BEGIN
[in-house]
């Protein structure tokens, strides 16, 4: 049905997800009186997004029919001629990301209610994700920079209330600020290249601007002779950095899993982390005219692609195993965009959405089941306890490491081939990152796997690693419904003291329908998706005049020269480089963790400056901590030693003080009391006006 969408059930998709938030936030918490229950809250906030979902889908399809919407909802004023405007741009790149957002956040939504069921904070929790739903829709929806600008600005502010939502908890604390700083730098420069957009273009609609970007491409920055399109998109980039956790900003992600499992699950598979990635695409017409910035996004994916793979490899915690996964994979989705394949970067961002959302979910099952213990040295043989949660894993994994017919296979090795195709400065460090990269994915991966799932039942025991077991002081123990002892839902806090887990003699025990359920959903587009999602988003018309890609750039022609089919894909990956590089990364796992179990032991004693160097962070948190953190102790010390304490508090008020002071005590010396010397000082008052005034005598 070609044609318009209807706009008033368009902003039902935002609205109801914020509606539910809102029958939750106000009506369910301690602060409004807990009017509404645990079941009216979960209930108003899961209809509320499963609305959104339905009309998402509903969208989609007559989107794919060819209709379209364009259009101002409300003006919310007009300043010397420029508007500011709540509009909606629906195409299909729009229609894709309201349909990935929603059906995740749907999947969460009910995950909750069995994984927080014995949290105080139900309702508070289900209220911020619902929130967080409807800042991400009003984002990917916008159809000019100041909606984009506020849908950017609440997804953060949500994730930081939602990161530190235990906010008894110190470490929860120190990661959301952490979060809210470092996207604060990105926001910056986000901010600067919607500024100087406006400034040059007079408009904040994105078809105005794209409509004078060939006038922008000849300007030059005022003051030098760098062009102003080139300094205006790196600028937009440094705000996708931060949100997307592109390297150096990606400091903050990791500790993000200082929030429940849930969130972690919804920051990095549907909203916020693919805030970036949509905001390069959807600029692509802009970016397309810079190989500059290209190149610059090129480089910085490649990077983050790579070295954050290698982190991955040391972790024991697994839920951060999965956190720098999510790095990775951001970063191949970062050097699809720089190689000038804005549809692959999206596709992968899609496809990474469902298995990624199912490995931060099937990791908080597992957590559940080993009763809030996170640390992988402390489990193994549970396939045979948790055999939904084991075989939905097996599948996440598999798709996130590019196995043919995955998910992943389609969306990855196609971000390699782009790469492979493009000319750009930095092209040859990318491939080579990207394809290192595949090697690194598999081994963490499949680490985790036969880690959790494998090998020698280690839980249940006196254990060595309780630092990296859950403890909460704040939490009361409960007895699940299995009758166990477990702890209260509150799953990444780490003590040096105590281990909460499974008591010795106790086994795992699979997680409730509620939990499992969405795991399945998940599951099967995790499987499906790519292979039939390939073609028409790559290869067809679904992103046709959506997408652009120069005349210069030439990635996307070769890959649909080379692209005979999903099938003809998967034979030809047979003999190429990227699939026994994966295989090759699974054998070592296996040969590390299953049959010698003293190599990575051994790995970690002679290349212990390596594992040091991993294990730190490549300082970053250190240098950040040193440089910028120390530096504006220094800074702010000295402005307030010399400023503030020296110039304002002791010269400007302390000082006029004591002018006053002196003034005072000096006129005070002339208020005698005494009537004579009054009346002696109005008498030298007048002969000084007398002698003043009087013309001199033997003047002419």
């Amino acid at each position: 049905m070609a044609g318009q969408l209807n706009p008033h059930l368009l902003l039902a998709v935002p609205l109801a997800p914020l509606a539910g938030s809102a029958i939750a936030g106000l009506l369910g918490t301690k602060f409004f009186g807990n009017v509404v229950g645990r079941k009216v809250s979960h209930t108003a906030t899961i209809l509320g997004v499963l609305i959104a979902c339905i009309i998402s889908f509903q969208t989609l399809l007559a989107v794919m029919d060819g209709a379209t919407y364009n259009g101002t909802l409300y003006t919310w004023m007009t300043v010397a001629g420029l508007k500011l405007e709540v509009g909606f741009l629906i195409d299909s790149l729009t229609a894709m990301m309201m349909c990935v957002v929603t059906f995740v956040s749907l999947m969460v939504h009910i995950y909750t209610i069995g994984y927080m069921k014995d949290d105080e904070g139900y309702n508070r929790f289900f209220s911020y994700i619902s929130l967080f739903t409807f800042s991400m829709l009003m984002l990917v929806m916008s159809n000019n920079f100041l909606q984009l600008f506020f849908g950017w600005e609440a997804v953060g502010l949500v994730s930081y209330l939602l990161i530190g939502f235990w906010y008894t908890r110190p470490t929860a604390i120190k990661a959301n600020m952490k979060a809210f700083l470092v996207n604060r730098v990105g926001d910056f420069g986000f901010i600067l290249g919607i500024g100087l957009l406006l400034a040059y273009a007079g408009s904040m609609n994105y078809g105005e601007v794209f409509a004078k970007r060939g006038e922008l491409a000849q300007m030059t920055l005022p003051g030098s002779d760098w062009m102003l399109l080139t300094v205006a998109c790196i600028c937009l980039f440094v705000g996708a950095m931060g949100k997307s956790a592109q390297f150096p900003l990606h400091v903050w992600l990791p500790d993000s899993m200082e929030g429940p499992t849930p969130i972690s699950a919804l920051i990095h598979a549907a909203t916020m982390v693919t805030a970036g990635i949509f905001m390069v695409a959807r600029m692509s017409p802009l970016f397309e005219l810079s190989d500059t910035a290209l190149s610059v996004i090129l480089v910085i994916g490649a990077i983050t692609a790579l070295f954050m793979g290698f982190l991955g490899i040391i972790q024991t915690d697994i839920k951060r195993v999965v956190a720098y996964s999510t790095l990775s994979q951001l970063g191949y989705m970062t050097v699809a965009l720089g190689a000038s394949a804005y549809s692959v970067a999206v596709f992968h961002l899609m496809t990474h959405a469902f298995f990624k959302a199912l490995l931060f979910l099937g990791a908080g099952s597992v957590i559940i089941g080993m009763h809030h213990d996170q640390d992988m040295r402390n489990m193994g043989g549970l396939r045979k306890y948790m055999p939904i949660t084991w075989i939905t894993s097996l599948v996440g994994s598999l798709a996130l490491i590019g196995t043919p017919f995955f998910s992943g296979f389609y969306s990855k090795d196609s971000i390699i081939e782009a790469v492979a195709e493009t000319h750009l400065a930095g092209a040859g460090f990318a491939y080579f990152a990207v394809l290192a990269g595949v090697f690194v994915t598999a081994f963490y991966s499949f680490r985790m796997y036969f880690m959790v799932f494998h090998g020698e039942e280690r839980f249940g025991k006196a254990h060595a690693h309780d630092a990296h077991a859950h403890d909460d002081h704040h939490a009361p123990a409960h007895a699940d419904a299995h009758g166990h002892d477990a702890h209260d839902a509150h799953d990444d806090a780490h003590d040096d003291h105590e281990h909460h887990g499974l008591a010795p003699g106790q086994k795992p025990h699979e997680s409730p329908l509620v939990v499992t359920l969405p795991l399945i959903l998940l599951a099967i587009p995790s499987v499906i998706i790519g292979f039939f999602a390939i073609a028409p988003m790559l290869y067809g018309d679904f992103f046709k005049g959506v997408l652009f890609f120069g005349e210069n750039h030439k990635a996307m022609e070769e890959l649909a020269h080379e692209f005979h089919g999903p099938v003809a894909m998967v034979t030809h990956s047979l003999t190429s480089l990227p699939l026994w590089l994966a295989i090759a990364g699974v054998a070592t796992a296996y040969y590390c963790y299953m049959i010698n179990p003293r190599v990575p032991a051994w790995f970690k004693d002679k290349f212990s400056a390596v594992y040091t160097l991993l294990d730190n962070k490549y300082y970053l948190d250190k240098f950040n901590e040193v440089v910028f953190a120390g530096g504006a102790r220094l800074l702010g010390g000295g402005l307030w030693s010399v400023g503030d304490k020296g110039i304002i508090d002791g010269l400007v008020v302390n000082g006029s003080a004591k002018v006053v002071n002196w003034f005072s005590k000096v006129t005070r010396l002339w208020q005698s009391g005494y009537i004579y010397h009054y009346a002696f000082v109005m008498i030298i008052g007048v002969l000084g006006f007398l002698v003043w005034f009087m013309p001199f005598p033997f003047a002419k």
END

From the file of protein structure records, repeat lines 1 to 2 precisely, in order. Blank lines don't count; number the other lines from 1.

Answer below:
[in-house]
């Protein structure tokens, strides 16, 4: 049905997800009186997004029919001629990301209610994700920079209330600020290249601007002779950095899993982390005219692609195993965009959405089941306890490491081939990152796997690693419904003291329908998706005049020269480089963790400056901590030693003080009391006006 969408059930998709938030936030918490229950809250906030979902889908399809919407909802004023405007741009790149957002956040939504069921904070929790739903829709929806600008600005502010939502908890604390700083730098420069957009273009609609970007491409920055399109998109980039956790900003992600499992699950598979990635695409017409910035996004994916793979490899915690996964994979989705394949970067961002959302979910099952213990040295043989949660894993994994017919296979090795195709400065460090990269994915991966799932039942025991077991002081123990002892839902806090887990003699025990359920959903587009999602988003018309890609750039022609089919894909990956590089990364796992179990032991004693160097962070948190953190102790010390304490508090008020002071005590010396010397000082008052005034005598 070609044609318009209807706009008033368009902003039902935002609205109801914020509606539910809102029958939750106000009506369910301690602060409004807990009017509404645990079941009216979960209930108003899961209809509320499963609305959104339905009309998402509903969208989609007559989107794919060819209709379209364009259009101002409300003006919310007009300043010397420029508007500011709540509009909606629906195409299909729009229609894709309201349909990935929603059906995740749907999947969460009910995950909750069995994984927080014995949290105080139900309702508070289900209220911020619902929130967080409807800042991400009003984002990917916008159809000019100041909606984009506020849908950017609440997804953060949500994730930081939602990161530190235990906010008894110190470490929860120190990661959301952490979060809210470092996207604060990105926001910056986000901010600067919607500024100087406006400034040059007079408009904040994105078809105005794209409509004078060939006038922008000849300007030059005022003051030098760098062009102003080139300094205006790196600028937009440094705000996708931060949100997307592109390297150096990606400091903050990791500790993000200082929030429940849930969130972690919804920051990095549907909203916020693919805030970036949509905001390069959807600029692509802009970016397309810079190989500059290209190149610059090129480089910085490649990077983050790579070295954050290698982190991955040391972790024991697994839920951060999965956190720098999510790095990775951001970063191949970062050097699809720089190689000038804005549809692959999206596709992968899609496809990474469902298995990624199912490995931060099937990791908080597992957590559940080993009763809030996170640390992988402390489990193994549970396939045979948790055999939904084991075989939905097996599948996440598999798709996130590019196995043919995955998910992943389609969306990855196609971000390699782009790469492979493009000319750009930095092209040859990318491939080579990207394809290192595949090697690194598999081994963490499949680490985790036969880690959790494998090998020698280690839980249940006196254990060595309780630092990296859950403890909460704040939490009361409960007895699940299995009758166990477990702890209260509150799953990444780490003590040096105590281990909460499974008591010795106790086994795992699979997680409730509620939990499992969405795991399945998940599951099967995790499987499906790519292979039939390939073609028409790559290869067809679904992103046709959506997408652009120069005349210069030439990635996307070769890959649909080379692209005979999903099938003809998967034979030809047979003999190429990227699939026994994966295989090759699974054998070592296996040969590390299953049959010698003293190599990575051994790995970690002679290349212990390596594992040091991993294990730190490549300082970053250190240098950040040193440089910028120390530096504006220094800074702010000295402005307030010399400023503030020296110039304002002791010269400007302390000082006029004591002018006053002196003034005072000096006129005070002339208020005698005494009537004579009054009346002696109005008498030298007048002969000084007398002698003043009087013309001199033997003047002419």